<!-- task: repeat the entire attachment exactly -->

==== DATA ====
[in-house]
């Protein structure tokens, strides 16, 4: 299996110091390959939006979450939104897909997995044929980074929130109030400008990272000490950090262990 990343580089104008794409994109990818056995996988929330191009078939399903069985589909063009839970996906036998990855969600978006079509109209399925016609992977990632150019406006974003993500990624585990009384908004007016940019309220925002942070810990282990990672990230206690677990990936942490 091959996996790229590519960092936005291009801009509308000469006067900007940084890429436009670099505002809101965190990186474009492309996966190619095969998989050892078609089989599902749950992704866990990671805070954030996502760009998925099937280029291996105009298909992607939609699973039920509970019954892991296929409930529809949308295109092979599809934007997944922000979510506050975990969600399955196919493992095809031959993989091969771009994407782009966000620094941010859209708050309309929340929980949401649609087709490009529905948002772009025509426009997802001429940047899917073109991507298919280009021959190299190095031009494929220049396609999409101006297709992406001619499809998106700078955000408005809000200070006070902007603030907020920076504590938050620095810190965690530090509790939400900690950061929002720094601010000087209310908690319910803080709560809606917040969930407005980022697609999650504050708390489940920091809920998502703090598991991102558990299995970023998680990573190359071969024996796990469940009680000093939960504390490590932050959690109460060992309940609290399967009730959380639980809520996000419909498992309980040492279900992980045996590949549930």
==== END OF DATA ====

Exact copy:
[in-house]
């Protein structure tokens, strides 16, 4: 299996110091390959939006979450939104897909997995044929980074929130109030400008990272000490950090262990 990343580089104008794409994109990818056995996988929330191009078939399903069985589909063009839970996906036998990855969600978006079509109209399925016609992977990632150019406006974003993500990624585990009384908004007016940019309220925002942070810990282990990672990230206690677990990936942490 091959996996790229590519960092936005291009801009509308000469006067900007940084890429436009670099505002809101965190990186474009492309996966190619095969998989050892078609089989599902749950992704866990990671805070954030996502760009998925099937280029291996105009298909992607939609699973039920509970019954892991296929409930529809949308295109092979599809934007997944922000979510506050975990969600399955196919493992095809031959993989091969771009994407782009966000620094941010859209708050309309929340929980949401649609087709490009529905948002772009025509426009997802001429940047899917073109991507298919280009021959190299190095031009494929220049396609999409101006297709992406001619499809998106700078955000408005809000200070006070902007603030907020920076504590938050620095810190965690530090509790939400900690950061929002720094601010000087209310908690319910803080709560809606917040969930407005980022697609999650504050708390489940920091809920998502703090598991991102558990299995970023998680990573190359071969024996796990469940009680000093939960504390490590932050959690109460060992309940609290399967009730959380639980809520996000419909498992309980040492279900992980045996590949549930």